Thursday, November 30, 2006

Cuan Sound.



One of the most fun things to do in a sea kayak is to play in a nice tidal race. Between the islands of Seil and Luing lies the narrow Cuan Sound.



The flood tide is compressed as it travels up the great Sound of Jura and through Shuna Sound until it squirts out through the Cuan sound at up to 15km/hour.



As the tide turns the flow reverses and unlike the tide in more open waters it reaches maximum speed very shortly after turning.



In a recent post about wind farms Iona commented that tidal power is efficient and less intrusive. The Cuan Sound is one of the sites under consideration for a tidal barrage or fence to generate electricity.

We enjoy the Cuan Sound while it is still a free ride through!

Wednesday, November 29, 2006

Psalm 59 on Scarp



In a recent post I mentioned the remote island of Scarp off the west coast of Harris in the Outer Hebrides. After the failure of rocket mail its inhabitants were finally connected to the mainland by submarine telephone in 1947. It was destroyed by a storm in 1970 and the GPO refused to replace it. The islanders finally evacuated Scarp in 1971. By tradition they had left a Bible in each house. By the summer of 2006 the houses were in a sorry state after 35 years of winter storms. In one house pages of a bible had blown about the windowless room.



Some days later we met the gentlemen in the centre of the photograph on Canna in the Inner Hebrides. It turned out he had grown up on Scarp until his family emigrated to Glasgow. We had a book about Scarp Hebridean Island, Memories of Scarp. He was able to identify many of the individuals in old photographs reproduced in the book.

Tuesday, November 28, 2006

Courses, bearings and GPSs



Most sea kayak navigation is done by identifying coastal features, checking on the map where you are in relation to them then paddling towards the one you want to get to. However, fog, night or tide might make things more difficult. I used to be a Luddite when it came to GPS units and it is fair to say that although I am a technophile, I was a late GPS adopter.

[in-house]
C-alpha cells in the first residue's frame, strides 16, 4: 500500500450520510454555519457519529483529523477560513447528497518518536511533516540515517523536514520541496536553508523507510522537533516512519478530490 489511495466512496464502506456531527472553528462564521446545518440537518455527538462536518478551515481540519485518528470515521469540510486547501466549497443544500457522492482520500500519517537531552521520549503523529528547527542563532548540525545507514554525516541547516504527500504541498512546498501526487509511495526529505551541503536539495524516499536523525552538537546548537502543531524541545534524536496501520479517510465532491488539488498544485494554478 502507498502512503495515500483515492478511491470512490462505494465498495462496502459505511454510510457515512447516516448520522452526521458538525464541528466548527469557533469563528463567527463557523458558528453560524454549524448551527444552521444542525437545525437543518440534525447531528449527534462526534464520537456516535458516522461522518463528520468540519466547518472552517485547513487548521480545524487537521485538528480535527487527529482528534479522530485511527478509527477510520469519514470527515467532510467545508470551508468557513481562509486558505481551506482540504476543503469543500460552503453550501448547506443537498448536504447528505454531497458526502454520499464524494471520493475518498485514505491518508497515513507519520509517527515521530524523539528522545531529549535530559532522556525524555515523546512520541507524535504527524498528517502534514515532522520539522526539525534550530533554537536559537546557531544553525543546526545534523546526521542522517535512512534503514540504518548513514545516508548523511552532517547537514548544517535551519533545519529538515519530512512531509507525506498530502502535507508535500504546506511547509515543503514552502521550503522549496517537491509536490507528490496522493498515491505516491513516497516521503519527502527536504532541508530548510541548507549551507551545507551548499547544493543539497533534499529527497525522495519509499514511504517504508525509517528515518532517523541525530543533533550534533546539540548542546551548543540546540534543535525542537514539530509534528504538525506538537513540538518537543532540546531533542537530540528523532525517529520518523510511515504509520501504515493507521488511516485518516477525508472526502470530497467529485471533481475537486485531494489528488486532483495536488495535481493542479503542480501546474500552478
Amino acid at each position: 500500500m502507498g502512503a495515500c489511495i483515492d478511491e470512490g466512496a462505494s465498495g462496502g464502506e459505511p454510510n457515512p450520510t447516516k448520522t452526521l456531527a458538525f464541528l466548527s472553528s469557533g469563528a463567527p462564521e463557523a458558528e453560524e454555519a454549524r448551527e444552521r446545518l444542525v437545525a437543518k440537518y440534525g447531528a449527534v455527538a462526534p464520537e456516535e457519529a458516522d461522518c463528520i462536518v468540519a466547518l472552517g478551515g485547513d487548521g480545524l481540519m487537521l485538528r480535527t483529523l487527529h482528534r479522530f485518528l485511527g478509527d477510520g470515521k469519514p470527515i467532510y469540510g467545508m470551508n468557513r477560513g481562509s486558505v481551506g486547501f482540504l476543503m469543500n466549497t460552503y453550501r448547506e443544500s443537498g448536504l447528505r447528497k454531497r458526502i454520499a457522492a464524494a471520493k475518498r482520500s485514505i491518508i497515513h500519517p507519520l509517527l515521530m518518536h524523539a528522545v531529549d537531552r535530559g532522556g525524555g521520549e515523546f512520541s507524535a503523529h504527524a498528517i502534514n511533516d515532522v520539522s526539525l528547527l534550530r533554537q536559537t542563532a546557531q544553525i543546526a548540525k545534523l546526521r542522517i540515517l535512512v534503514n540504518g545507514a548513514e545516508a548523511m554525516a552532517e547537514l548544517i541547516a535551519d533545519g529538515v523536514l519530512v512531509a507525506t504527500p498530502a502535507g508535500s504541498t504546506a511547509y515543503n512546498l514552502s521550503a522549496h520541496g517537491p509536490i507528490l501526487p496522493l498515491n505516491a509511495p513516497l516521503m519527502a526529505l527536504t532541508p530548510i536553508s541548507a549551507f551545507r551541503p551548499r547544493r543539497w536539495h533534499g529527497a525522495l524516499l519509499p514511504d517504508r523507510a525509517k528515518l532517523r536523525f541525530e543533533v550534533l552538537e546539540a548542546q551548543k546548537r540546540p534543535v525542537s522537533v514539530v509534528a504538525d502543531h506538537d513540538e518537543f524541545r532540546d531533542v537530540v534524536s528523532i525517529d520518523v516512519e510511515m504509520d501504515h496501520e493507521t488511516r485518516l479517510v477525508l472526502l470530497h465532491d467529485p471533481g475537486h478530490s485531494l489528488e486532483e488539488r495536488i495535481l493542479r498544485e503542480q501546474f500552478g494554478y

In this case I want to paddle to the channel to the south of Pabbay Beag from Stacanan Neideaclibh. The horizon is pretty featureless so I can take a grid bearing off the map, convert it to a magnetic bearing and the course is 89 degrees between the two points. I now paddle on a heading of 89 degrees and I should get there. But if there is a tide carrying me north from the course line, my bearing to my destination will change to say 92 degrees. I will have no way of knowing this unless I have calculated the speed and direction of the current before hand or if I have identified a more distant landmark behind my destination and the two move relative to one another (this is called using a transit). In this case there is no suitable transit landmarks.

This is where a GPS comes in. I set a waypoint in its memory for the place I want to get to by either; 1. entering a grid reference, 2. on a mapping GPS scrolling the pointer to the map position then pressing the MARK key or 3. if I was there earlier in the day, by pressing the MARK key when I was in the middle of the channel.

Next I press the FIND key and select the waypoint. The GPS then calculates the distance and course from your start location. Most GPS units have a GOTO page which displays a large arrow which points on a compass rose to the bearing from your current location to your destination. If you drift off course then the bearing changes. On simple GPS units the bearing pointer points to the top of the screen if you are on course. On more sophisticated units the bearing pointer will point to the destination if it is held flat. This is all pretty complicated to describe and in practice in rough water and if your eyesight is not very good, you will end up a long way off course before you detect the change in the bearing arrow.